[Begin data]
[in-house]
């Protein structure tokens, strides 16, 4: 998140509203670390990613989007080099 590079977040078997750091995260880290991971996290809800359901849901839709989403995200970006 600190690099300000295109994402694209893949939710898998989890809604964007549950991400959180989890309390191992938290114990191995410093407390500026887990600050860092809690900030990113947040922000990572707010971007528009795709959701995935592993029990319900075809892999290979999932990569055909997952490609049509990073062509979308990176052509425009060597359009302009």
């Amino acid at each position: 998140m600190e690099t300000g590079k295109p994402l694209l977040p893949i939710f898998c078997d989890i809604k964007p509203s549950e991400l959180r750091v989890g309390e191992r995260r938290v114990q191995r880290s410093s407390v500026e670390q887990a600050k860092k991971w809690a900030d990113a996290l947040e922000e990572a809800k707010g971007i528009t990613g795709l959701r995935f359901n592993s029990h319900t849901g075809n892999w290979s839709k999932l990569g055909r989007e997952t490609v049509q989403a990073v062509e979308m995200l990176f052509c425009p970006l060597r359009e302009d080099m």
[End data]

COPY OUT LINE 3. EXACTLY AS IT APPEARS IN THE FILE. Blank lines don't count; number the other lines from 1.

């Amino acid at each position: 998140m600190e690099t300000g590079k295109p994402l694209l977040p893949i939710f898998c078997d989890i809604k964007p509203s549950e991400l959180r750091v989890g309390e191992r995260r938290v114990q191995r880290s410093s407390v500026e670390q887990a600050k860092k991971w809690a900030d990113a996290l947040e922000e990572a809800k707010g971007i528009t990613g795709l959701r995935f359901n592993s029990h319900t849901g075809n892999w290979s839709k999932l990569g055909r989007e997952t490609v049509q989403a990073v062509e979308m995200l990176f052509c425009p970006l060597r359009e302009d080099m």